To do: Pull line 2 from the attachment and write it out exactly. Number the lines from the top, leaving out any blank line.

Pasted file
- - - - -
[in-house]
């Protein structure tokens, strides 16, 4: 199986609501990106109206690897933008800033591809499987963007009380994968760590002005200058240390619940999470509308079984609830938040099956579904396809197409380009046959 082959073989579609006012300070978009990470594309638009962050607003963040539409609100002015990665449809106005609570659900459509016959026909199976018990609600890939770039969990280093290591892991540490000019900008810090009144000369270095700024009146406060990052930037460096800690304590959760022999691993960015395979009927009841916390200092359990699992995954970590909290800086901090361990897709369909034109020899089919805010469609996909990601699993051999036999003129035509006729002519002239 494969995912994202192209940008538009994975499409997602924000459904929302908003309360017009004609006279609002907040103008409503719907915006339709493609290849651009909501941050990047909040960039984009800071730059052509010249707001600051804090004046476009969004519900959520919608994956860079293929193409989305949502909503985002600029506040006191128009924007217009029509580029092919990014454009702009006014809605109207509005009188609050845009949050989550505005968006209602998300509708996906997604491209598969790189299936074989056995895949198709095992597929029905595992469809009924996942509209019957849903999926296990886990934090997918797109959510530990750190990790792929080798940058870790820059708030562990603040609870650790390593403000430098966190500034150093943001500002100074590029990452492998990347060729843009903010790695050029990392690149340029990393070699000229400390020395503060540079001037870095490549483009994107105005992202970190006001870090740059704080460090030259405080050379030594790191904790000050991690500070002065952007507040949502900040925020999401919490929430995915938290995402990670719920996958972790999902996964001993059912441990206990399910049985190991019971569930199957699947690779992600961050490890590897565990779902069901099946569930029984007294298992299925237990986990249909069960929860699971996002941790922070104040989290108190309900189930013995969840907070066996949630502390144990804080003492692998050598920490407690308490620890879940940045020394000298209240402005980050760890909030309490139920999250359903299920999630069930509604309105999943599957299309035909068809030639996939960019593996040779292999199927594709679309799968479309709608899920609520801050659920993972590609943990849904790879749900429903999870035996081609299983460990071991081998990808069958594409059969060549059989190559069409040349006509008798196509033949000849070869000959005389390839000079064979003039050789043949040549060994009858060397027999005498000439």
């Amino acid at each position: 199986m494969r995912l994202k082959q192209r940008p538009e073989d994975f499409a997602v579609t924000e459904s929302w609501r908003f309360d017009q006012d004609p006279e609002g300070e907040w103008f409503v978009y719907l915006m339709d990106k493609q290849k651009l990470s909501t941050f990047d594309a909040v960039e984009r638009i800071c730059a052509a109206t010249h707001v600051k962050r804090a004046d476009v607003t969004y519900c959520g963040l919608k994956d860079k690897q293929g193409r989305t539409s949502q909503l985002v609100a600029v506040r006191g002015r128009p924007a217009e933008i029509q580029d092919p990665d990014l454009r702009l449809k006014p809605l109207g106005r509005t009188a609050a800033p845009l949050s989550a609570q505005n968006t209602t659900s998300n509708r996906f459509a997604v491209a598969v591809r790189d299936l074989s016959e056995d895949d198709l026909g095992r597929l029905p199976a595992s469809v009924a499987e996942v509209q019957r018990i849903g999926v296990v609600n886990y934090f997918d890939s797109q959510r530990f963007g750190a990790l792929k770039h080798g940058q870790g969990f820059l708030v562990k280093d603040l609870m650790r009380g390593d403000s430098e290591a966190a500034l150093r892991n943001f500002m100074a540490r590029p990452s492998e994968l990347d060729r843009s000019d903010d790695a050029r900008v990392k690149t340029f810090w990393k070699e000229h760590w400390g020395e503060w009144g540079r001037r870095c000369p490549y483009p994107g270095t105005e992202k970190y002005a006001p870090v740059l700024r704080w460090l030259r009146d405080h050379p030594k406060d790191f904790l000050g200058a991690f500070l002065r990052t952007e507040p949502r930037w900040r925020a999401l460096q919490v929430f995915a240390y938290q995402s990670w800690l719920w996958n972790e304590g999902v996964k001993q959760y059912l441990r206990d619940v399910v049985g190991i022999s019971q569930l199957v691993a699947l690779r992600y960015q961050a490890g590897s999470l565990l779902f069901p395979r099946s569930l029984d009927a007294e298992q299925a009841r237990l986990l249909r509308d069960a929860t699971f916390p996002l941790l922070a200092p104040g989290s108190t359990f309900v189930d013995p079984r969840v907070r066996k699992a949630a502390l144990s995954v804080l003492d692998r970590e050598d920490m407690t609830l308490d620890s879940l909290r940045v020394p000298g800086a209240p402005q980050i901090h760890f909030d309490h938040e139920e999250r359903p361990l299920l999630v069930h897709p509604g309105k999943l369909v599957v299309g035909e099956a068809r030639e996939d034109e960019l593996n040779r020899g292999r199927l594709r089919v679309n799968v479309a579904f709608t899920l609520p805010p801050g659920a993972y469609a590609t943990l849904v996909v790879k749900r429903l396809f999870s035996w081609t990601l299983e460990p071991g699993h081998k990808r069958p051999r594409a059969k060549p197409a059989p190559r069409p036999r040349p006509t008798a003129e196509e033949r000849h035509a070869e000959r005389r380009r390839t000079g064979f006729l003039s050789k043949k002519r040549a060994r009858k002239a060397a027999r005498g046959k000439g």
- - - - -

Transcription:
């Protein structure tokens, strides 16, 4: 199986609501990106109206690897933008800033591809499987963007009380994968760590002005200058240390619940999470509308079984609830938040099956579904396809197409380009046959 082959073989579609006012300070978009990470594309638009962050607003963040539409609100002015990665449809106005609570659900459509016959026909199976018990609600890939770039969990280093290591892991540490000019900008810090009144000369270095700024009146406060990052930037460096800690304590959760022999691993960015395979009927009841916390200092359990699992995954970590909290800086901090361990897709369909034109020899089919805010469609996909990601699993051999036999003129035509006729002519002239 494969995912994202192209940008538009994975499409997602924000459904929302908003309360017009004609006279609002907040103008409503719907915006339709493609290849651009909501941050990047909040960039984009800071730059052509010249707001600051804090004046476009969004519900959520919608994956860079293929193409989305949502909503985002600029506040006191128009924007217009029509580029092919990014454009702009006014809605109207509005009188609050845009949050989550505005968006209602998300509708996906997604491209598969790189299936074989056995895949198709095992597929029905595992469809009924996942509209019957849903999926296990886990934090997918797109959510530990750190990790792929080798940058870790820059708030562990603040609870650790390593403000430098966190500034150093943001500002100074590029990452492998990347060729843009903010790695050029990392690149340029990393070699000229400390020395503060540079001037870095490549483009994107105005992202970190006001870090740059704080460090030259405080050379030594790191904790000050991690500070002065952007507040949502900040925020999401919490929430995915938290995402990670719920996958972790999902996964001993059912441990206990399910049985190991019971569930199957699947690779992600961050490890590897565990779902069901099946569930029984007294298992299925237990986990249909069960929860699971996002941790922070104040989290108190309900189930013995969840907070066996949630502390144990804080003492692998050598920490407690308490620890879940940045020394000298209240402005980050760890909030309490139920999250359903299920999630069930509604309105999943599957299309035909068809030639996939960019593996040779292999199927594709679309799968479309709608899920609520801050659920993972590609943990849904790879749900429903999870035996081609299983460990071991081998990808069958594409059969060549059989190559069409040349006509008798196509033949000849070869000959005389390839000079064979003039050789043949040549060994009858060397027999005498000439």